The human papillomavirus is a large family of viruses that are responsible for causing several cancers. Cells are basic units of life that make up every part of our bodies. They are designed to live, grow and die at a specific point in time. When cells refuse to heed the signal to die and begin to grow without control, this is called cancer. Human papillomaviruses cause a variety of cancers including cancers of the head and neck areas, anal cancers and genital warts, and cervical cancer.
Cervical cancer is the second commonest cancer in women worldwide. It ranks as the 2nd most frequent cancer among women with around 600 000 new infections in 2018. Every year more than 300 000 women die from cervical cancer, more than 85% of these deaths are in low and middle-income countries like Nigeria because of poor access to screening and treatment services.
The Human papillomaviruses are typically spread via sexual contact and by any skin-to-skin contact. They are usually found on the fingers, hands, mouth and genitals. This means that sexual activity limited to just touching or the use of sex toys may also cause a transmission of the virus. Most sexually active people will get HPV at some point in their lives.
Most people can fight off the HPV infection with no hassles but some people do not effectively get rid of the infection and it causes changes to cells of their bodies that may lead to cancer. There are over 150 viruses in the HPV family and each one is called a type. They are commonly in moist areas of the body like the vagina, anus, cervix, vulva, inner foreskin and urethra of the penis. HPV types 16 and 18 are termed “high risk” because they are responsible for the greatest share of cancers and genital warts.
What are the different types of HPV vaccines?
There are two main types of the HPV vaccine, designed to prevent the most common types of human papillomavirus. These are:
- Gardasil: Has two subtypes.
These vaccines can prevent up to 90% of HPV infections, reducing the risk of having genital warts, precancerous lesions and cervical cancer. They also offer long-term protection against new HPV infections.
Who should receive the HPV vaccine?
The ideal age group for recipients of the HPV vaccines are pre-teenagers between the ages of 11 to 13. Research has shown that the HPV vaccines cause the strongest immune response in this age group and as such are most effective then. It is also important because exposure to the virus may not have happened at this age. However, the vaccines are noted to be beneficial to older persons and those who have had sexual intercourse.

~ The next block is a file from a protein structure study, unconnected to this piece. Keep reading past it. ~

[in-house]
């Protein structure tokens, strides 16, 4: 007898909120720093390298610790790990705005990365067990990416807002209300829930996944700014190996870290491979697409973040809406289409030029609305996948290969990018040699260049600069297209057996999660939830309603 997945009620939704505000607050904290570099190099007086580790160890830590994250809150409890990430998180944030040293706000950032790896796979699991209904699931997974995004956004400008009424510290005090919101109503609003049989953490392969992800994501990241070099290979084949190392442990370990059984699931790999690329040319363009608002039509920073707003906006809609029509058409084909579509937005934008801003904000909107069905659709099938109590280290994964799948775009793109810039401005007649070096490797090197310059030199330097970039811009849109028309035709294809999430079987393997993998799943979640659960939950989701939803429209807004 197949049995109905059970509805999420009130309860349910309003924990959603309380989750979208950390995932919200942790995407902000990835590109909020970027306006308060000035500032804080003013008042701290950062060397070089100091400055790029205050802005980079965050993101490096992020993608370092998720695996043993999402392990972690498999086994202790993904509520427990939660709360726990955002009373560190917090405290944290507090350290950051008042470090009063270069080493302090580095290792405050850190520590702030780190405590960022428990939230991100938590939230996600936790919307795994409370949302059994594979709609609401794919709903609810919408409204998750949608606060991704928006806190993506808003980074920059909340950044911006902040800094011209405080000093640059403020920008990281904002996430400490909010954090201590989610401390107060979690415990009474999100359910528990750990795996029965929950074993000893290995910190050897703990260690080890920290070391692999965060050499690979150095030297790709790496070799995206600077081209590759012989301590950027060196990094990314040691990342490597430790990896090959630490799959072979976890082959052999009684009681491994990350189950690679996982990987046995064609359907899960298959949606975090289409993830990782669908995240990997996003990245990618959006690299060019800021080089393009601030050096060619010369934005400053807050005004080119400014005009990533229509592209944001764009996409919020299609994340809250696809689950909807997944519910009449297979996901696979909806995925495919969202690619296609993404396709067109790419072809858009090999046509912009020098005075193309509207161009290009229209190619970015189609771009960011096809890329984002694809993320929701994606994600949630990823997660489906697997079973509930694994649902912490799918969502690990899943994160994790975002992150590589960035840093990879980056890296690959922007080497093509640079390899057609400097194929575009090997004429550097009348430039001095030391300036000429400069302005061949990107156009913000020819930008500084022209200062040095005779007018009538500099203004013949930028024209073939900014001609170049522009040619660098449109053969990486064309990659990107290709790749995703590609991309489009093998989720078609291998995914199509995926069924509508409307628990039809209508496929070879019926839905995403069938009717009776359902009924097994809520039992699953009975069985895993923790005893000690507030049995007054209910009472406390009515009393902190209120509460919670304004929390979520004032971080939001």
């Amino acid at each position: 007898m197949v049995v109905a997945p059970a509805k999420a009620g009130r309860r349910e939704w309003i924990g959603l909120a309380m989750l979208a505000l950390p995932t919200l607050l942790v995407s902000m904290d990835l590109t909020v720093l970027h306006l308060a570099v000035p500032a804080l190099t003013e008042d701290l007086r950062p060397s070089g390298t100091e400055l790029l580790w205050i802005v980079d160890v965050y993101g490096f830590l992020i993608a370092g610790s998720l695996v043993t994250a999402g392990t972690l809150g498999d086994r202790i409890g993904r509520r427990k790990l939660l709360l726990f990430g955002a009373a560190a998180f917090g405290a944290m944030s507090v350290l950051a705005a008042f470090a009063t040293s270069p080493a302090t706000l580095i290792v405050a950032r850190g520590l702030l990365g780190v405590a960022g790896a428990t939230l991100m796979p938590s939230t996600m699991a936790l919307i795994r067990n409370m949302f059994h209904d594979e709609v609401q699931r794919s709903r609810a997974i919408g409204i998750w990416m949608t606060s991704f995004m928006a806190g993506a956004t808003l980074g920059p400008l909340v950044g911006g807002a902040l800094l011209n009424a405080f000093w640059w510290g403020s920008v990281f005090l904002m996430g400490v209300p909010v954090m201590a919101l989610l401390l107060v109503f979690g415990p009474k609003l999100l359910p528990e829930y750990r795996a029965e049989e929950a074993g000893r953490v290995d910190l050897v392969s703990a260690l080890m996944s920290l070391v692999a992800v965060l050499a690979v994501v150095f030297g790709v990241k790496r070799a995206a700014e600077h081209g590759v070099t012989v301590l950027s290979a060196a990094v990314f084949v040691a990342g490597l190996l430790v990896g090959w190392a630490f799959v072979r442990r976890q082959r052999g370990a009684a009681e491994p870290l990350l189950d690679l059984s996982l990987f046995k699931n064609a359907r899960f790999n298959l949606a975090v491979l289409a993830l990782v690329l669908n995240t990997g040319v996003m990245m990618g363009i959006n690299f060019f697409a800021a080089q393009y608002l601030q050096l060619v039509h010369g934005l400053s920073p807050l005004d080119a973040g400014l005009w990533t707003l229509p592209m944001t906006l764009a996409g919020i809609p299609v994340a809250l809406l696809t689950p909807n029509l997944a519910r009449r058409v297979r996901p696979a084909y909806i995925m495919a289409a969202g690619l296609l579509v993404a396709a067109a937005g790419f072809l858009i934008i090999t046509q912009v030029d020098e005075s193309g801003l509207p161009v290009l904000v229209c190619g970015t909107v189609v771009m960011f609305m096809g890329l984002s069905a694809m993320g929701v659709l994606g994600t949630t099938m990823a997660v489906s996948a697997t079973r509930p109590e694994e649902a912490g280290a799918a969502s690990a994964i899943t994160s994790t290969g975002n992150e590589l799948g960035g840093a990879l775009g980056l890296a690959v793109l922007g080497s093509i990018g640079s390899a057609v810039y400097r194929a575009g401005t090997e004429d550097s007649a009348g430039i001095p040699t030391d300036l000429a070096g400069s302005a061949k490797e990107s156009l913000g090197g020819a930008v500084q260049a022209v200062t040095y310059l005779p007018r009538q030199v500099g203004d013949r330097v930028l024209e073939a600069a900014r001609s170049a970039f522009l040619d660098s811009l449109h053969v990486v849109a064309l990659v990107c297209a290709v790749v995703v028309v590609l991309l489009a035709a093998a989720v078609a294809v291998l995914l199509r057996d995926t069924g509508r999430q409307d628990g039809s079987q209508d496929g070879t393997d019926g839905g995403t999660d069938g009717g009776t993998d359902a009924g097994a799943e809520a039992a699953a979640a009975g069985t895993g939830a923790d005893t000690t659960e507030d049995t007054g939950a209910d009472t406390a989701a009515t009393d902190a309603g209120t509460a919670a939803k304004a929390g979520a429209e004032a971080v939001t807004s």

The HPV vaccines are given in two (2) doses, at least six (6) months apart but up to 24 months after the first dose into the upper arm. This is given to boys and girls in their pre-teens. In persons older than 15 years of age, three (3) doses of the vaccines are required. These shots are given at the first visit, 2 months after the first dose and 6 months after the first dose.
The following persons should not receive HPV vaccines:
- People who had a severe allergic reaction to an earlier dose of the HPV vaccine or the constituent of the vaccine
- People with a yeast allergy (some HPV vaccines may be given to these people)
- Pregnant women.
- A moderately or severely ill person.
Men who have sex with other men and transwomen are encouraged to speak with their healthcare provider regarding HPV vaccinations due to an increase of infections with the HPV vaccine.
Are there any side effects of the vaccine?
There are side effects that may occur after receiving the HPV vaccine. However, they are uncommon and typically mild. The most commonly encountered side effects are:
- Pain or redness at the area of the injection
- Muscle or joint pain
- Swelling at the site of the injection
- Headaches or fatigue
What tests do I need to do before receiving the vaccine?
An HPV test is not necessary before the test because it does not show the type of HPV infection you have and the vaccine may be able to prevent you from other types of HPV that you are not currently exposed to.
How long will the vaccine be valid?
A concise timeline for when the HPV vaccine wears off has not been identified but it is thought to be life-long or effective for at least 10 years. Speak with your healthcare provider if you think you need booster shots.
Do I still need cervical cancer screening after receiving the vaccine?
Although the HPV vaccine is very effective, it is not able to prevent all forms of the HPV virus. Hence, you will still need to carry out cervical cancer screening - regular cervical cancer screening (Pap and HPV tests) and follow-up.